Business Leadership South Africa (BLSA) chief executive Busi Mavuso has flagged concerns with the ANC’s plans to address unemployment in South Africa.
Writing in her weekly open letter, Mavuso cited the ruling party’s weekend lekgotla statement which calls for a ‘compact to decisively address unemployment and poverty’.
The compact, according to the statement, would see businesses make verifiable commitments to expand investment, and support localisation and black empowerment.
“Business is always happy to employ more people. Every business wants to grow. But we must be clear about the conditions under which businesses can employ more people – and I am afraid that the lekgotla statement displayed confusion about this,” Mavuso said.
“When we think about how we should be incentivising business to achieve certain public policy objectives, we must be realistic. We cannot treat business as if it’s some single entity we can negotiate with and appeal to their social consciences.”
She added that businesses do not invest because they have made commitments, and government must help set up the environment to get the best possible outcome for jobs.
“There are hundreds of thousands of informal and formal businesses in South Africa, many in fierce competition with each other. The only thing they can commit to – because it is implicit to being in business – is to try and survive and thrive as businesses.
“We should instead be asking the real question: why is it that businesses are not investing, growing and employing more people?”
Mavuso said the stark reality is that South African business is not nearly as profitable as it needs to be to grow.
Statistics South Africa figures show that company profits collapsed in 2020, largely because of the pandemic, she said. For the year, net profits were 86% lower than in 2019.
“This slump was somewhat understandable given the pandemic, but the longer-term trend is just as sobering – business profit margins have been falling since 2008.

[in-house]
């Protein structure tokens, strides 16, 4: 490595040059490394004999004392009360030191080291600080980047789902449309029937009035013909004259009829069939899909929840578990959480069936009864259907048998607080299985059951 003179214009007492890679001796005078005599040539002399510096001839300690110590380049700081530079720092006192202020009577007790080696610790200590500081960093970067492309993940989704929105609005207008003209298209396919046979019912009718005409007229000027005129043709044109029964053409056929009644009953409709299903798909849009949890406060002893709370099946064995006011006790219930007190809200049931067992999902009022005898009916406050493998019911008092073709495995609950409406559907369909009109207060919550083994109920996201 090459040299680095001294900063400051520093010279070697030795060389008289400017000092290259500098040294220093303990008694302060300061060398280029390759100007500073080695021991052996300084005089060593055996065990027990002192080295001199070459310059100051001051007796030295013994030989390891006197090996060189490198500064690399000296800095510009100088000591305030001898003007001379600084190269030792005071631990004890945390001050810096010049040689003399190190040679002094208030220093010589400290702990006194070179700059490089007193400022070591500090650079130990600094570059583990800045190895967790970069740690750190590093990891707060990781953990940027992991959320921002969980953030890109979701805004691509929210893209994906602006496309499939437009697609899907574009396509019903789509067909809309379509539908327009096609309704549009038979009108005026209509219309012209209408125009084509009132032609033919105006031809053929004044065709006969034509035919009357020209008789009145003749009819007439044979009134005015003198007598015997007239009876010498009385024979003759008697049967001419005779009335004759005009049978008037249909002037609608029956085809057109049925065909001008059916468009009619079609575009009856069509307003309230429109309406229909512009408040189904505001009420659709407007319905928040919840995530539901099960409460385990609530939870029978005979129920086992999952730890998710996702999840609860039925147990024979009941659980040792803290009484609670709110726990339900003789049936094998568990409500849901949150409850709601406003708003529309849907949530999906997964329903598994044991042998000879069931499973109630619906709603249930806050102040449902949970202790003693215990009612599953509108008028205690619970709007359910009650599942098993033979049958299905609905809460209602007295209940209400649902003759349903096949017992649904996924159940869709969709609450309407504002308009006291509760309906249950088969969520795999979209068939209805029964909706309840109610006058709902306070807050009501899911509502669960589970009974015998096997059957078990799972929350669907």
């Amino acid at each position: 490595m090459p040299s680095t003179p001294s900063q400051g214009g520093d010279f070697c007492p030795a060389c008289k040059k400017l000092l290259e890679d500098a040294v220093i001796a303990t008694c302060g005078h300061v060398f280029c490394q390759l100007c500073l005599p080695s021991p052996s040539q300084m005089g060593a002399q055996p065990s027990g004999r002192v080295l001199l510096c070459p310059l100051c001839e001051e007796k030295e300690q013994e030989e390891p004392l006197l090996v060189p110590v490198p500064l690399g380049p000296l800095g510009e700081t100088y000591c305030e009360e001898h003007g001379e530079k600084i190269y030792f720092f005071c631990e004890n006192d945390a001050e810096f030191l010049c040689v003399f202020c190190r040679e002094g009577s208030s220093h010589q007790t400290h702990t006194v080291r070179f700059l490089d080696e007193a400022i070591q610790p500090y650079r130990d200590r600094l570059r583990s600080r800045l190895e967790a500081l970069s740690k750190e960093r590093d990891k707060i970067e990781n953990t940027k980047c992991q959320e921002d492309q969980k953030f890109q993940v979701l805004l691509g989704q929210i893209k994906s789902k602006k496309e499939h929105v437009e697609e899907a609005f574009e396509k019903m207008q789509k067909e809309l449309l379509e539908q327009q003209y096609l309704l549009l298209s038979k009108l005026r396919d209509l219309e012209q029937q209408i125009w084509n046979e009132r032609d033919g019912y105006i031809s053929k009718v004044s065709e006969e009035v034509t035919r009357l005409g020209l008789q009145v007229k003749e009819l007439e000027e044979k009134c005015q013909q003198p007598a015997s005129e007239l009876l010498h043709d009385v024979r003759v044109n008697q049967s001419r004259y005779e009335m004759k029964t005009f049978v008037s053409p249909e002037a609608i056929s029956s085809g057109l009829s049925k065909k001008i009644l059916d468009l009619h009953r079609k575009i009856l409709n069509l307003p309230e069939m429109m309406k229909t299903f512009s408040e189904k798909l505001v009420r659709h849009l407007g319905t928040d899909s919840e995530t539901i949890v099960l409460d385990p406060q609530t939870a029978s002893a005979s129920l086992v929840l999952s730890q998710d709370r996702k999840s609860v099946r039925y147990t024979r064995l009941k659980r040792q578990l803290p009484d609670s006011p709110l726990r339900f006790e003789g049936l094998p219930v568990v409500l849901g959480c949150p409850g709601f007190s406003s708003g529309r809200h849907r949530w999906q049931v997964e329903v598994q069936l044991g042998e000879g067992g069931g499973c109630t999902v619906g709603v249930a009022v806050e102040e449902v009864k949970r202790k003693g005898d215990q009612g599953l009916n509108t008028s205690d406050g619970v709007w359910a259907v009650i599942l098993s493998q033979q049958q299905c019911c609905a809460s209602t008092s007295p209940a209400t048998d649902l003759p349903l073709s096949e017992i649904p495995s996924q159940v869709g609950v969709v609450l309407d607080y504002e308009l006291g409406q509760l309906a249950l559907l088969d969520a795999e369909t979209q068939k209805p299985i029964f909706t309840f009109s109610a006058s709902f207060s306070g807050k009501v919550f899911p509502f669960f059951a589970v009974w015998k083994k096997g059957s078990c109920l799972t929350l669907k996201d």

“In 2019, after-tax profit margins across the economy were at 2%, reflecting a steady decline from 2008 when they were at 6%. 2020 will stand out in the record books – profit margins were only 0.3%”.
This weak profitability has many consequences, Mavuso said – without profits, there are no savings to finance investment. She added that a lack of profits means there are no returns on that investment, so businesses can’t borrow to fund investment either.
“This is the reality that I wished the ANC lekgotla had engaged with. If we are to address the unemployment crisis it has to be by changing the maths for business.
“They must see opportunities to generate returns that are commensurate with the risks they must take. It is only then that they will be willing to take on the risks of borrowing or investing their savings. It is only then that they will be able to grow and ultimately employ more people.”
This cannot be achieved by ‘compacting’ but can only be achieved by seriously looking at the challenges businesses face in trying to generate profits, Mavuso said.
This includes the:
- High costs and unreliability of energy;
- Inefficiencies and costs of our ports and transport networks;
- High cost of broadband and telecommunications;
- Lack of quality of skills that employees bring from the education system;
- Poor safety and security situation businesses must operate in;
- Unreliability of local government services.
“There is much that can be done to address each of these and many other important issues. Organised business is certainly willing and able to engage with all social partners to find ways to do so. But this cannot be done through a compact based on impossible expectations of how business works. That will get us nowhere,” Mavuso said.